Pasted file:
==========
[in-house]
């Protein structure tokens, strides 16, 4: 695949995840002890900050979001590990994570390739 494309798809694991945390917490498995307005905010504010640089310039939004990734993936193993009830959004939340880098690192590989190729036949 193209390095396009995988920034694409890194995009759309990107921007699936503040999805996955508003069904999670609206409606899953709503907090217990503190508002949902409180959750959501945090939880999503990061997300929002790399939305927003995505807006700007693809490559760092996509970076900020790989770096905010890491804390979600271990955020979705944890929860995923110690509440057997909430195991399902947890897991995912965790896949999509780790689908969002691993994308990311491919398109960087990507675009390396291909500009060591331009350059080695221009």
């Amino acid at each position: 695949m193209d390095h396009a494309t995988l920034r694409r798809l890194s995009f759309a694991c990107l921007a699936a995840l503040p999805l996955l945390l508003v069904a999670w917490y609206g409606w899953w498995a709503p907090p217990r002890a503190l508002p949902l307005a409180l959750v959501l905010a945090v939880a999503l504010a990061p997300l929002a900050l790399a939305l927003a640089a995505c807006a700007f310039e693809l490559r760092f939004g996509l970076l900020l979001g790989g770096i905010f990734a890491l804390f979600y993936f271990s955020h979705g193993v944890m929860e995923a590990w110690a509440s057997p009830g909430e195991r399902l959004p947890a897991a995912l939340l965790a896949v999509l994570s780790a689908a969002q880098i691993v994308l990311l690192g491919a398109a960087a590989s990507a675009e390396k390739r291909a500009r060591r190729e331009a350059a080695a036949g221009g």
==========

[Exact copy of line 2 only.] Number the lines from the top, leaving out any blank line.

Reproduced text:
């Protein structure tokens, strides 16, 4: 695949995840002890900050979001590990994570390739 494309798809694991945390917490498995307005905010504010640089310039939004990734993936193993009830959004939340880098690192590989190729036949 193209390095396009995988920034694409890194995009759309990107921007699936503040999805996955508003069904999670609206409606899953709503907090217990503190508002949902409180959750959501945090939880999503990061997300929002790399939305927003995505807006700007693809490559760092996509970076900020790989770096905010890491804390979600271990955020979705944890929860995923110690509440057997909430195991399902947890897991995912965790896949999509780790689908969002691993994308990311491919398109960087990507675009390396291909500009060591331009350059080695221009």